Friday, January 23, 2009

Mexican Armed Forces Will Manage Merida Initiative Planes

The equipment required an investment of $99 million dollars

by Notimex
Translation and notes by Kristin Bricker

Mexico - The Mexican Armed Forces will receive and manage the aircraft that the United States will hand over during the second half of 2009 under the Merida Iniciative.

This second shipment is in addition to another that includes bullet-proof vests, x-ray and Gamma-ray machines[1] to search shipments on the borders, and it will begin to arrive in Mexico in the first four months of this year.

The aircraft that will be delivered "in autumn" will be equipped with non-invasive inspection equipment, which will be regularly used by the Armed Forces, according to the United States ambassador.

Said equipment will be bought with USD$99 million that come from a US Defense Department Defense Security Cooperation Agency fund.

According to the United States embassy in Mexico, the equipment "will provide additional capacity to Mexico's efforts to secure the national territory, both land and water, and detect drug, money, and weapons contraband."

The specifics of the planes that will be delivered to Mexico are confidential for national security reasons (Chapter IV, Article 27, and Articles 13, 14, and 15 of the Federal Transparency and Access to Public Information Law).

The first package signed by both governments last December in the "Letter of Agreement" includes transfers of equipment, technology, and training for USD$197,175,000 and will arrive in Mexico within the first four months of 2009.

That first package is funded by the International Narcotics Control and Law Enforcement Cooperation Fund, which has USD$263,500,000 in funds.

The embassy as well as the Foreign Relations Secretary stated that the funding includes non-intrusive inspection equipment, computer equipment, and applied technology for data-processing and -sharing.

It also includes telecommunication devices, contraband-detection canines, and training programs.

Armored vehicles, bullet-proof vests, safety helmets, communications and equipment, and polygraphs for confidentiality control will also be sent.

The Integrated Ballistics Identification System[2], computer equipment to automate judicial processes, the National Police Registry (with municipal information-sharing), and passport and fingerprint scanners are also part of the shipment.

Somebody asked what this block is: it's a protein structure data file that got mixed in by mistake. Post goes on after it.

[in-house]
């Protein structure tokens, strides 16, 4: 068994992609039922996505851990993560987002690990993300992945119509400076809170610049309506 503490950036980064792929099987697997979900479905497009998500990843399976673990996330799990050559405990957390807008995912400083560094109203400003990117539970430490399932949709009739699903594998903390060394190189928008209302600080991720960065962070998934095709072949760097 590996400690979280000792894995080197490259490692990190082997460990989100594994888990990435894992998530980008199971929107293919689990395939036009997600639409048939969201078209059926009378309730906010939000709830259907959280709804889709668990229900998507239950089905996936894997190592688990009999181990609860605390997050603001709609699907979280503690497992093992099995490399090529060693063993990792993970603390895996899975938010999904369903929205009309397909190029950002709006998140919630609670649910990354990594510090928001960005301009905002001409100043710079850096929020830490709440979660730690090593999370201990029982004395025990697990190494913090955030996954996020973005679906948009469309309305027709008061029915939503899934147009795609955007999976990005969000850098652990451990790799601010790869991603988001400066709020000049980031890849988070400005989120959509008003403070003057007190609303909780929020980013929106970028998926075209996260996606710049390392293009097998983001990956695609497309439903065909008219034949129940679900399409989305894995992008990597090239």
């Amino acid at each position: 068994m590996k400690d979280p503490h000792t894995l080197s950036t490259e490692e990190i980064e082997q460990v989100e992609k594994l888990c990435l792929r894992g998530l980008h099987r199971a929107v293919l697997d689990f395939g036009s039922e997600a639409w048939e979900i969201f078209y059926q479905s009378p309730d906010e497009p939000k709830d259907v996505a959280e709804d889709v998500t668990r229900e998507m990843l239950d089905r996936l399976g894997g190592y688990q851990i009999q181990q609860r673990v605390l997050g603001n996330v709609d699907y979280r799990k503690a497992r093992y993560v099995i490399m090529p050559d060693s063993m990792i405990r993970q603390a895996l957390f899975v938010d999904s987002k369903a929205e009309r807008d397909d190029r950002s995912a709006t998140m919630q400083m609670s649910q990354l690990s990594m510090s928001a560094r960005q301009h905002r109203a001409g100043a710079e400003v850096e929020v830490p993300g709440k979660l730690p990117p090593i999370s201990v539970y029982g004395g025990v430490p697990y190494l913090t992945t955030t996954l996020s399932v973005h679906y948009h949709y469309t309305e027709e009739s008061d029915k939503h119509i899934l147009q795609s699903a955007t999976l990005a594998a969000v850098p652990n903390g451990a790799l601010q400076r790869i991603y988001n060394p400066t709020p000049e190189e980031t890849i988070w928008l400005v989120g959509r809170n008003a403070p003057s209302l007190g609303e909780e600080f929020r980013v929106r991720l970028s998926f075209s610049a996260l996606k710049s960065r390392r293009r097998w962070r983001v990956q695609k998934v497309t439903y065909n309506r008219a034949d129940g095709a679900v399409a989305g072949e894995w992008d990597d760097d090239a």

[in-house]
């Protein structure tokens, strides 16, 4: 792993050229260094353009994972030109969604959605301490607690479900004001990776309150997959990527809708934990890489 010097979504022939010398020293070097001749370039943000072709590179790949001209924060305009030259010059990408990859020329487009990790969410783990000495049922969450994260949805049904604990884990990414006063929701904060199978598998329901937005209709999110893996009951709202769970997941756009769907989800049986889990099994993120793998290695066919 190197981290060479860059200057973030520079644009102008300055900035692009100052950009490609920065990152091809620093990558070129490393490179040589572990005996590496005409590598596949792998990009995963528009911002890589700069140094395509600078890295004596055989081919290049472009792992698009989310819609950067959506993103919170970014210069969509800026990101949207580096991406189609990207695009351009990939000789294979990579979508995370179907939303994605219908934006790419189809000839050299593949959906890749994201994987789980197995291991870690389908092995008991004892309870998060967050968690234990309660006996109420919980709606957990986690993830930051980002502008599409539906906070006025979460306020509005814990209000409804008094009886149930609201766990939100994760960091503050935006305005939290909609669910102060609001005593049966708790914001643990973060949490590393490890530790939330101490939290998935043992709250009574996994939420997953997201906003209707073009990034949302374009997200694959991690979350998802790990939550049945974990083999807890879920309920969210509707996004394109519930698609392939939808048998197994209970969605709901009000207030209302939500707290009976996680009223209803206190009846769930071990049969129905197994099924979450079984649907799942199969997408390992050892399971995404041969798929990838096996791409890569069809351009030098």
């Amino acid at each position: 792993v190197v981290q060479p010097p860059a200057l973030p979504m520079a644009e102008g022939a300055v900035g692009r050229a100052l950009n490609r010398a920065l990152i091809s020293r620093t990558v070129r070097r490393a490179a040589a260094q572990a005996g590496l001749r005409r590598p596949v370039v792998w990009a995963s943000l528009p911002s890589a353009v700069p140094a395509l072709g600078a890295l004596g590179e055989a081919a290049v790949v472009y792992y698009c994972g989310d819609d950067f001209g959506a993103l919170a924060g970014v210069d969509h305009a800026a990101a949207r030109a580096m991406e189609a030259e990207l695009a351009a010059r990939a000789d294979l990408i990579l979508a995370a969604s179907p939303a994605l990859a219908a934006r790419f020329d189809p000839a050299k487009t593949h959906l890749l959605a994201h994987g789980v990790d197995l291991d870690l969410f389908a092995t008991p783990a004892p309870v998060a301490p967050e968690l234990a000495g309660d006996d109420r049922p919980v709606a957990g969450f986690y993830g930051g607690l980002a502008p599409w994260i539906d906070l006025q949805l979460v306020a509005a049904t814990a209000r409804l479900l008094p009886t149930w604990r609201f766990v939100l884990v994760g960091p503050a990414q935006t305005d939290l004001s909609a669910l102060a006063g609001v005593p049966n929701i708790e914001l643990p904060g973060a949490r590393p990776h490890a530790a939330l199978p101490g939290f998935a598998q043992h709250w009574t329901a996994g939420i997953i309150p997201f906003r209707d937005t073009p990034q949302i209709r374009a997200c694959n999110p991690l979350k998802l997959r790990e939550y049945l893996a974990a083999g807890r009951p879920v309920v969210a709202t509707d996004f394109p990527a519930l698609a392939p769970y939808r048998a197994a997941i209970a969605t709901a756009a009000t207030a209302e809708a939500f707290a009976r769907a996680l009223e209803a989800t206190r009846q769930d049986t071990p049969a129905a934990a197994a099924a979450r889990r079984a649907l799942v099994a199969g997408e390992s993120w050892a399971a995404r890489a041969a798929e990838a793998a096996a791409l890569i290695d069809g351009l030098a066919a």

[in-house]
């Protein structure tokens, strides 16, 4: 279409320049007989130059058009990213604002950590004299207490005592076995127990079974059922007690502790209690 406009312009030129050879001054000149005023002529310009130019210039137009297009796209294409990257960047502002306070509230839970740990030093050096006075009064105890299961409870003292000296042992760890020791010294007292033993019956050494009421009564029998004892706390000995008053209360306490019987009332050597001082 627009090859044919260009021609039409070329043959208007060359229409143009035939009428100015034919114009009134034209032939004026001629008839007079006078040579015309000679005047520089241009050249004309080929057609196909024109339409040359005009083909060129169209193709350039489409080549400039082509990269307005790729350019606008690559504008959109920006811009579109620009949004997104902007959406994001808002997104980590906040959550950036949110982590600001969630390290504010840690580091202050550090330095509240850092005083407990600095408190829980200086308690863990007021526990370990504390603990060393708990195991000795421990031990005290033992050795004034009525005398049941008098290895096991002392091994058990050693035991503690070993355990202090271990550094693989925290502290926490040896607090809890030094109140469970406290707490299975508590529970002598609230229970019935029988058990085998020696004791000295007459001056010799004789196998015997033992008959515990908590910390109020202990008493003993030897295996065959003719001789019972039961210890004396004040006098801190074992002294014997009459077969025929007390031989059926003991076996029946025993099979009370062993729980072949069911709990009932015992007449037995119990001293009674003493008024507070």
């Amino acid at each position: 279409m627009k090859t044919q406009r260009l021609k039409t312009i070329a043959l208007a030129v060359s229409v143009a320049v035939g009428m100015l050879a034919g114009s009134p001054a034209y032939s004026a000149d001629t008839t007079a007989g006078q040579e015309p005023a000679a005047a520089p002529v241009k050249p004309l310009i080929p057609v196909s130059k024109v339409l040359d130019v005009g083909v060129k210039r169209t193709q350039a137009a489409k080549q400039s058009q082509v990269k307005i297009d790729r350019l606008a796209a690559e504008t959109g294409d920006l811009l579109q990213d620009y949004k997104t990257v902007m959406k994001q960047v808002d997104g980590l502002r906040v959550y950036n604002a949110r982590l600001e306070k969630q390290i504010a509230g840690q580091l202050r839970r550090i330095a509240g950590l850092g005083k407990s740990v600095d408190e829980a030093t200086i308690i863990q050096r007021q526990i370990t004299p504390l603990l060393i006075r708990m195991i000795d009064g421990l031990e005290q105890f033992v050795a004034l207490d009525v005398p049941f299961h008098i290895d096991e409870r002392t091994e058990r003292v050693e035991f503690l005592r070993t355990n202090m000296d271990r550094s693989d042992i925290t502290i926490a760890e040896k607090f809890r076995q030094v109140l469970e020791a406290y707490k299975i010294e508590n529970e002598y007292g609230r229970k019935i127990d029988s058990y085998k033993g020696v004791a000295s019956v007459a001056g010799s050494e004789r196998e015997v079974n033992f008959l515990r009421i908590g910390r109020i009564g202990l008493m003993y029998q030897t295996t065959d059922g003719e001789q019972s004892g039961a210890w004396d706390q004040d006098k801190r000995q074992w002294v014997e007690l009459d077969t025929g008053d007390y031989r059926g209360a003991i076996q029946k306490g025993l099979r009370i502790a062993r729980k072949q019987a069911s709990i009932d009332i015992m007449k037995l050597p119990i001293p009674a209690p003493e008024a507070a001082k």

The non-invasive inspection equipment are "mobile inspection units" equipped with x-ray and gamma-ray equipment, "ion scanners capable of identifying explosives and narcotics," and equipment that "analyzes the molecular composition and measures objects' density."[3]

Instruments of this nature are used, for example, in the El Paso and Nuevo Laredo, Texas, Customs for trailers loaded with merchandise. The inspection is completed in a matter of minutes, whereas before it would have taken days to search each unit.

Translators' notes:

1. Gamma-ray machines are similar to x-ray machines. The are used to scan cargo containers, boxcars, and other large shipping containers.

2. According to Wikipedia, "IBIS [the Integrated Ballistics Identification System] has been adopted as the platform of the National Integrated Ballistic Information Network (NIBIN) Program, which is spearheaded by the United States Bureau of Alcohol, Tobacco, Firearms and Explosives (ATF). The integration of technology into over 200 sites across the US facilitates sharing of information between different law enforcement groups. The rapid dissemination of ballistics information, in turn, allows for tracking of gun-specific information and connection of a particular firearm to multiple crimes irrespective of geographic location." This is part of the ATF's Operation Gunrunner, which AFT agents will be deployed to Mexico to manage. The information-sharing bears the fingerprints of the Security and Prosperity Partnership, which calls for North American security "cooperation" and information-sharing.

3. Narco News has documented repeated abuses of ion scanners in the US and Mexico. Ion scanners produce false positives in approximately 90% of cases because they confuse hand sanitizers, over-the-counter medications, perfumes, and melanin (which is abundantly present in people with dark skin) with contraband. They are meant to provide a quick scan to detect contraband. A negative result means that further inspection is not necessary. A positive result means that further inspection by other means is necessary and DOES NOT in and of itself prove the presence of contraband. Ion scanners are abused in the US prison system, where prison visitors are rejected based solely on positive ion scanner results. Narco News reported claims that ion scanners have been used to justify warrant-less neighborhood-wide military raids in Michoacan, Mexico.

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